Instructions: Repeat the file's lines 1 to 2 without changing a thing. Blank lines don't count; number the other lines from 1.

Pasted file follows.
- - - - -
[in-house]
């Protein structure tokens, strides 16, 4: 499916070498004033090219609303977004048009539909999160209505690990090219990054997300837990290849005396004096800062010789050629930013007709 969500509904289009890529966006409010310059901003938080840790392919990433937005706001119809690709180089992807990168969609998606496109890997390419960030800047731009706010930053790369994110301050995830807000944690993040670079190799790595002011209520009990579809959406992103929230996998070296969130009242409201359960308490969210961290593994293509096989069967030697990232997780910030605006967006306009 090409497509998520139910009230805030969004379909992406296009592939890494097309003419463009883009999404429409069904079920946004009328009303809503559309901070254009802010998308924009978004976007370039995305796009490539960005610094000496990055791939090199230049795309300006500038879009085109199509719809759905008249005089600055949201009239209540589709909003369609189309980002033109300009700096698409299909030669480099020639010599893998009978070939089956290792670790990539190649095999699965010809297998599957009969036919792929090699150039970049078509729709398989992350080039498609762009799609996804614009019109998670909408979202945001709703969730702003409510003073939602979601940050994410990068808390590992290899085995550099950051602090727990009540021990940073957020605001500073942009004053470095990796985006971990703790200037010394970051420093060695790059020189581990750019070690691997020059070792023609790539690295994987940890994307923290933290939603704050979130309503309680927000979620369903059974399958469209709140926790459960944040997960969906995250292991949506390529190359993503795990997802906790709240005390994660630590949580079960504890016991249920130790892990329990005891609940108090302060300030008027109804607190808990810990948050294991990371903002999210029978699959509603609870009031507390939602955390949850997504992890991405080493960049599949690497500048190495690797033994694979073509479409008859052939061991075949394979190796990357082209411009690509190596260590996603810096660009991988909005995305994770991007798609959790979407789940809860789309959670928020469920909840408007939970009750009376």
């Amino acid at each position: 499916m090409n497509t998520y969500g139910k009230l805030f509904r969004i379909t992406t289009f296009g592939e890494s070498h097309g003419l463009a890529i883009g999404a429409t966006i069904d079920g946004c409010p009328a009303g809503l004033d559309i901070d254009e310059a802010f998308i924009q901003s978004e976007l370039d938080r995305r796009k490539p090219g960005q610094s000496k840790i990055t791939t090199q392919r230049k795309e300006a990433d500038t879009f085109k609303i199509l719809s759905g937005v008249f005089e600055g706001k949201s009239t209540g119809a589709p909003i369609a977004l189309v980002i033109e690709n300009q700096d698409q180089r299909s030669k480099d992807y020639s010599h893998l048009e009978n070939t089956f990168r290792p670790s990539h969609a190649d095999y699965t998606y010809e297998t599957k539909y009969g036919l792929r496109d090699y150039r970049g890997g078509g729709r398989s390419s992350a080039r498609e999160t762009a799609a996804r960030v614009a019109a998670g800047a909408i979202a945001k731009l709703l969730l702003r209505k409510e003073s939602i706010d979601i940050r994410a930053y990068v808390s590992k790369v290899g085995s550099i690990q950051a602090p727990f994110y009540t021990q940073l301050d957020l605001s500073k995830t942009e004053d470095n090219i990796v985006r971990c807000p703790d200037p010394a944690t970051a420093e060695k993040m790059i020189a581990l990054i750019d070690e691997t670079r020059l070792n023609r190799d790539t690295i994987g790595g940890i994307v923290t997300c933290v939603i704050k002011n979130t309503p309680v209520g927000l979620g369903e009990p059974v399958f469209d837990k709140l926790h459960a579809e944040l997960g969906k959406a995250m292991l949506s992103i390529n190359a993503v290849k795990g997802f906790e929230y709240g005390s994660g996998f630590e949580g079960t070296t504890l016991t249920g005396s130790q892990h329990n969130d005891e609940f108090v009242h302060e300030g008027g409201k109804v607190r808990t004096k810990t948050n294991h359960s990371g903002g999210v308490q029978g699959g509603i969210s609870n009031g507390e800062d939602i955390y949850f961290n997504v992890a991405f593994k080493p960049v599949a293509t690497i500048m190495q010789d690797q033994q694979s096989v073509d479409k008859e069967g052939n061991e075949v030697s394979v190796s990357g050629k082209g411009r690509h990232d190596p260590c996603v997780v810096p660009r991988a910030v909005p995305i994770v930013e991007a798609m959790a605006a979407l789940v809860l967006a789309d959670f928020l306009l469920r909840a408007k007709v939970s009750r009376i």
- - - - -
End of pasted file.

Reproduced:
[in-house]
């Protein structure tokens, strides 16, 4: 499916070498004033090219609303977004048009539909999160209505690990090219990054997300837990290849005396004096800062010789050629930013007709 969500509904289009890529966006409010310059901003938080840790392919990433937005706001119809690709180089992807990168969609998606496109890997390419960030800047731009706010930053790369994110301050995830807000944690993040670079190799790595002011209520009990579809959406992103929230996998070296969130009242409201359960308490969210961290593994293509096989069967030697990232997780910030605006967006306009 090409497509998520139910009230805030969004379909992406296009592939890494097309003419463009883009999404429409069904079920946004009328009303809503559309901070254009802010998308924009978004976007370039995305796009490539960005610094000496990055791939090199230049795309300006500038879009085109199509719809759905008249005089600055949201009239209540589709909003369609189309980002033109300009700096698409299909030669480099020639010599893998009978070939089956290792670790990539190649095999699965010809297998599957009969036919792929090699150039970049078509729709398989992350080039498609762009799609996804614009019109998670909408979202945001709703969730702003409510003073939602979601940050994410990068808390590992290899085995550099950051602090727990009540021990940073957020605001500073942009004053470095990796985006971990703790200037010394970051420093060695790059020189581990750019070690691997020059070792023609790539690295994987940890994307923290933290939603704050979130309503309680927000979620369903059974399958469209709140926790459960944040997960969906995250292991949506390529190359993503795990997802906790709240005390994660630590949580079960504890016991249920130790892990329990005891609940108090302060300030008027109804607190808990810990948050294991990371903002999210029978699959509603609870009031507390939602955390949850997504992890991405080493960049599949690497500048190495690797033994694979073509479409008859052939061991075949394979190796990357082209411009690509190596260590996603810096660009991988909005995305994770991007798609959790979407789940809860789309959670928020469920909840408007939970009750009376």